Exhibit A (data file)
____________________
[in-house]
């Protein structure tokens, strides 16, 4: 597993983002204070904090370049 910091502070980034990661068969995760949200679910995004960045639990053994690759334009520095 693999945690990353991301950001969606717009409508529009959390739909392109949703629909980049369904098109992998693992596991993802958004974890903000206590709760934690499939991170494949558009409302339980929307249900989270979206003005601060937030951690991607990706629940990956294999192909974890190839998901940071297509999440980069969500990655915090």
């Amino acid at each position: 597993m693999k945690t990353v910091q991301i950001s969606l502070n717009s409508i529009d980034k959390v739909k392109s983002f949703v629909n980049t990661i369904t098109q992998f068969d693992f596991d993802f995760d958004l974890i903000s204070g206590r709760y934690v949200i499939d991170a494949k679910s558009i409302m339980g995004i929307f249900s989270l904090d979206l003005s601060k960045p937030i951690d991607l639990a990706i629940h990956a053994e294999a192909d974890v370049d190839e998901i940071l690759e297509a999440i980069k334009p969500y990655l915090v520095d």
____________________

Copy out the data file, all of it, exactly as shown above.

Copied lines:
[in-house]
């Protein structure tokens, strides 16, 4: 597993983002204070904090370049 910091502070980034990661068969995760949200679910995004960045639990053994690759334009520095 693999945690990353991301950001969606717009409508529009959390739909392109949703629909980049369904098109992998693992596991993802958004974890903000206590709760934690499939991170494949558009409302339980929307249900989270979206003005601060937030951690991607990706629940990956294999192909974890190839998901940071297509999440980069969500990655915090």
């Amino acid at each position: 597993m693999k945690t990353v910091q991301i950001s969606l502070n717009s409508i529009d980034k959390v739909k392109s983002f949703v629909n980049t990661i369904t098109q992998f068969d693992f596991d993802f995760d958004l974890i903000s204070g206590r709760y934690v949200i499939d991170a494949k679910s558009i409302m339980g995004i929307f249900s989270l904090d979206l003005s601060k960045p937030i951690d991607l639990a990706i629940h990956a053994e294999a192909d974890v370049d190839e998901i940071l690759e297509a999440i980069k334009p969500y990655l915090v520095d």